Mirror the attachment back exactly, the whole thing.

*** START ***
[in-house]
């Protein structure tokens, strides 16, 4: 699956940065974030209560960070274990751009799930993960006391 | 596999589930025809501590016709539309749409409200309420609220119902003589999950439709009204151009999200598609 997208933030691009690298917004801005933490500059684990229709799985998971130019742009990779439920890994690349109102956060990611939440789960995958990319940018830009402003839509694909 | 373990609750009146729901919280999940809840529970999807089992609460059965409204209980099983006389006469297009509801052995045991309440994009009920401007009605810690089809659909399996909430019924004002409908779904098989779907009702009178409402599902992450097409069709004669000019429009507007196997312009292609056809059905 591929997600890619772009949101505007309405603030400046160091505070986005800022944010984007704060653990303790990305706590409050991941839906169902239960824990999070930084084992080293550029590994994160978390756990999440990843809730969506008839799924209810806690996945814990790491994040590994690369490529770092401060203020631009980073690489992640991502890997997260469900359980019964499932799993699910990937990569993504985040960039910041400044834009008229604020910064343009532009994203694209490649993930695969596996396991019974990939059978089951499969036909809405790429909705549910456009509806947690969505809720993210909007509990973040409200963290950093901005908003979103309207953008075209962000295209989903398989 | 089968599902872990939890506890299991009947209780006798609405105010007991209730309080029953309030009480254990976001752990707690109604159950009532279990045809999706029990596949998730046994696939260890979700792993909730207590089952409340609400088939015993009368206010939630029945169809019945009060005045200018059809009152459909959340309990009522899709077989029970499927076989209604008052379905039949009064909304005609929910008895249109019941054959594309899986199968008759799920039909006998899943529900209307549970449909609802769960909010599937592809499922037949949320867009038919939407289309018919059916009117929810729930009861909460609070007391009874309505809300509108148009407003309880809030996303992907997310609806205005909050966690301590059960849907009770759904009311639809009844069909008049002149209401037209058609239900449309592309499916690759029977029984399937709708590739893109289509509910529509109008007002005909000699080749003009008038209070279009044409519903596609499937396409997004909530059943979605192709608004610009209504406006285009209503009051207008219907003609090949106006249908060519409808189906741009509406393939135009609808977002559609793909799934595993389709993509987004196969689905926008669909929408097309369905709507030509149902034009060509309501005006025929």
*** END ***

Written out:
[in-house]
């Protein structure tokens, strides 16, 4: 699956940065974030209560960070274990751009799930993960006391 | 596999589930025809501590016709539309749409409200309420609220119902003589999950439709009204151009999200598609 997208933030691009690298917004801005933490500059684990229709799985998971130019742009990779439920890994690349109102956060990611939440789960995958990319940018830009402003839509694909 | 373990609750009146729901919280999940809840529970999807089992609460059965409204209980099983006389006469297009509801052995045991309440994009009920401007009605810690089809659909399996909430019924004002409908779904098989779907009702009178409402599902992450097409069709004669000019429009507007196997312009292609056809059905 591929997600890619772009949101505007309405603030400046160091505070986005800022944010984007704060653990303790990305706590409050991941839906169902239960824990999070930084084992080293550029590994994160978390756990999440990843809730969506008839799924209810806690996945814990790491994040590994690369490529770092401060203020631009980073690489992640991502890997997260469900359980019964499932799993699910990937990569993504985040960039910041400044834009008229604020910064343009532009994203694209490649993930695969596996396991019974990939059978089951499969036909809405790429909705549910456009509806947690969505809720993210909007509990973040409200963290950093901005908003979103309207953008075209962000295209989903398989 | 089968599902872990939890506890299991009947209780006798609405105010007991209730309080029953309030009480254990976001752990707690109604159950009532279990045809999706029990596949998730046994696939260890979700792993909730207590089952409340609400088939015993009368206010939630029945169809019945009060005045200018059809009152459909959340309990009522899709077989029970499927076989209604008052379905039949009064909304005609929910008895249109019941054959594309899986199968008759799920039909006998899943529900209307549970449909609802769960909010599937592809499922037949949320867009038919939407289309018919059916009117929810729930009861909460609070007391009874309505809300509108148009407003309880809030996303992907997310609806205005909050966690301590059960849907009770759904009311639809009844069909008049002149209401037209058609239900449309592309499916690759029977029984399937709708590739893109289509509910529509109008007002005909000699080749003009008038209070279009044409519903596609499937396409997004909530059943979605192709608004610009209504406006285009209503009051207008219907003609090949106006249908060519409808189906741009509406393939135009609808977002559609793909799934595993389709993509987004196969689905926008669909929408097309369905709507030509149902034009060509309501005006025929």